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How to clean Gameover ZueS during two-week window

Written by James Delahunty (Google+) @ 03 Jun 2014 8:23 User comments (10)

How to clean Gameover ZueS during two-week window The UK's National Crime Agency has said that there is a two week window of opportunity to clean as many Gameover ZeuS infections as possible, before cybercriminals may regain control of the botnet.
As we reported yesterday, a U.S./FBI-led international effort significantly disrupted the operation of the Gameover ZeuS botnet, which uses peer-to-peer communications and encryption to send commands from administrators around the network, and to send sensitive financial information from victims browsing activity back to the bot herders.

This malicious network may have already cost consumers and businesses over $100 million, and for those victims that have not used financial services while infected, the Crptolocker ransomware may have been installed in order to extort money by encrypting personal files until a fee is paid.

You can read about how the Feds and their international equivalents worked with private companies to disrupt the botnet here.

How to avoid infection & remove GOZeuS

Trojan.Zbot spread primarily through rogue e-mail attachments that when opened, download the malicious software and infect the computer, making it part of a wider botnet that is up to 1 million PCs strong. Avoiding infection simply requires vigilance when going through e-mail.

For those already infected, some regular anti-virus may not help you as more recent variations of it use a low-level driver component that can make detection difficult. Therefore, it is necessary to use more targeted removal tools along with regular A/V tools to clean up this mess.

We recommend using the Trojan.Zbot Removal Tool from Symantec (a.k.a Necrus Driver Removal Tool), which can remove the Necurs rootkit that Gameover ZueS uses to protect itself. The fix tool is available for both 32-bit and 64-bit Windows PCs. (Here's how to tell if your Windows is 32-bit or 64-bit)

Symantec Trojan.Zbot Removal Tool (32-bit): http://www.afterdawn.com/software/security/misc_security_tools/trojan_zbot_removal_tool.cfm

Symantec Trojan.Zbot Removal Tool (64-bit): http://www.afterdawn.com/software/security/misc_security_tools/trojan_zbot_removal_tool_64-bit.cfm


NOTE: This tool does not bring back files encrypted by Cryptolocker.

Download the tool for the appropriate operating system type, then remember that you must run it with Administrator privileges (right click - Run as Administrator). Close everything else you are using. You should also disable System Restore temporarily if running Windows XP (Control Panel -> System -> System Restore Tab). The first thing you need to do is accept the license agreement, and then you'll get to the main UI of the removal tool.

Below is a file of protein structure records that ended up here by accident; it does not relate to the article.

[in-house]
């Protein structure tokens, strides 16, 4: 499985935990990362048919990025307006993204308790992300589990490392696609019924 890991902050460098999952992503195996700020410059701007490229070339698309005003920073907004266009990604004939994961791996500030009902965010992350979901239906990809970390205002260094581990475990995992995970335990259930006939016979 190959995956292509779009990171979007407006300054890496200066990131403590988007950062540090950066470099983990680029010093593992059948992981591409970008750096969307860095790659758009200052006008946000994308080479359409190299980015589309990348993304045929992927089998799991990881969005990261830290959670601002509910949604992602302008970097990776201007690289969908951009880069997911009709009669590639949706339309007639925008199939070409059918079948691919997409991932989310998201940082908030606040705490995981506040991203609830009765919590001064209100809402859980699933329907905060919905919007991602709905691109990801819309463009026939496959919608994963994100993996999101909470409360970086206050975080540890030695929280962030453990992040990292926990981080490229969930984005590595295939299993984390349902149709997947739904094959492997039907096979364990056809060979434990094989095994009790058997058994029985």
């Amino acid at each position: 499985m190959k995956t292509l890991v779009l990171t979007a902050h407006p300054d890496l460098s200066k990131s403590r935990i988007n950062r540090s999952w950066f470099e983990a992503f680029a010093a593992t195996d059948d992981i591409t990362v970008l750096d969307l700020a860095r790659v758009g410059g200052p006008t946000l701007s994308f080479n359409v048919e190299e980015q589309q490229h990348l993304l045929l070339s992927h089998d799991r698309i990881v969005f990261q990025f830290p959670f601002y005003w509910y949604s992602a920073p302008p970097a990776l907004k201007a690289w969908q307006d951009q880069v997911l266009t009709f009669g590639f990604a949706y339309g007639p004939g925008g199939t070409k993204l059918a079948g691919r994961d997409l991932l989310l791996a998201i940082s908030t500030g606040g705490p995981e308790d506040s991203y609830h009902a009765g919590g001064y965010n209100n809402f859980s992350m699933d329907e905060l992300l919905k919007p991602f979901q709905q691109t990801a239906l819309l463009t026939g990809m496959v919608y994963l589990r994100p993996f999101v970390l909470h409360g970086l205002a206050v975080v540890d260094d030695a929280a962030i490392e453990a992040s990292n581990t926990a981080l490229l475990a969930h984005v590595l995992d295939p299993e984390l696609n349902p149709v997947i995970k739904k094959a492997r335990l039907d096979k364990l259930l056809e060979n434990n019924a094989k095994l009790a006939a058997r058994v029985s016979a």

Eventually the tool will prompt you to restart your computer, and it may do this multiple times depending on your circumstances. After a reboot, run the tool again to clean threat artifacts. When the tool is done, it will prompt you to check a logfile that it created and ask you if you wish to run Norton Power Eraser for additional clean-up.

Both are optional to you at this point, but you should definitely run some kind of anti-virus tool after this process for additional cleanup. The logfile created by the tool is titled "Fixtool.log", and it will look something like this.



NOTE: For those who would prefer to run from command-line, check this article at symantec.com.

Plenty of options for anti-virus tools to install and run after this process is complete are available from www.afterdawn.com/software/security/antivirus/, including plenty of free options.

There are also plenty of other removal tools that target this specific rootkit & malware if you don't think this worked out.


Sources and Recommended Reading:
Two-week opportunity for UK to reduce threat from powerful computer attack: www.nationalcrimeagency.gov.uk
Log picture & software source: www.symantec.com

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10 user comments

13.6.2014 11:34

I would have thought that the latest combofix from bleepingcomputer.com would probably get it too.

I've also seen it rescue files that have been locked up by some sort of ransom-ware, which seemed miraculous at the time. I can't say that would apply to Cryptolocker necessarily.


Its a lot easier being righteous than right.


DSE VZ300-
Zilog Z80 CPU, 32KB RAM (16K+16K cartridge), video processor 6847, 2KB video RAM, 16 colours (text mode), 5.25" FDD

23.6.2014 12:13

Originally posted by Jemborg:
I would have thought that the latest combofix from bleepingcomputer.com would probably get it too.

I've also seen it rescue files that have been locked up by some sort of ransom-ware, which seemed miraculous at the time. I can't say that would apply to Cryptolocker necessarily.

Combofix might get it but combofix does a LOT more to the system than just target a single rootkit, so I wouldn't suggest running Combofix when there's more targeted tools.

As for the ransomware, unfortunately Cryptolocker-encrypted contents can't be decrypted yet. Only way to get your stuff back is pay the ransom right now.

33.6.2014 13:27

not even a system restore to before that problem started?

43.6.2014 13:55

Originally posted by ddp:
not even a system restore to before that problem started?

Cryptolocker wouldnt be affected by system restore because it literally encrypts your personal files in the background, so a system restore cannot undo that.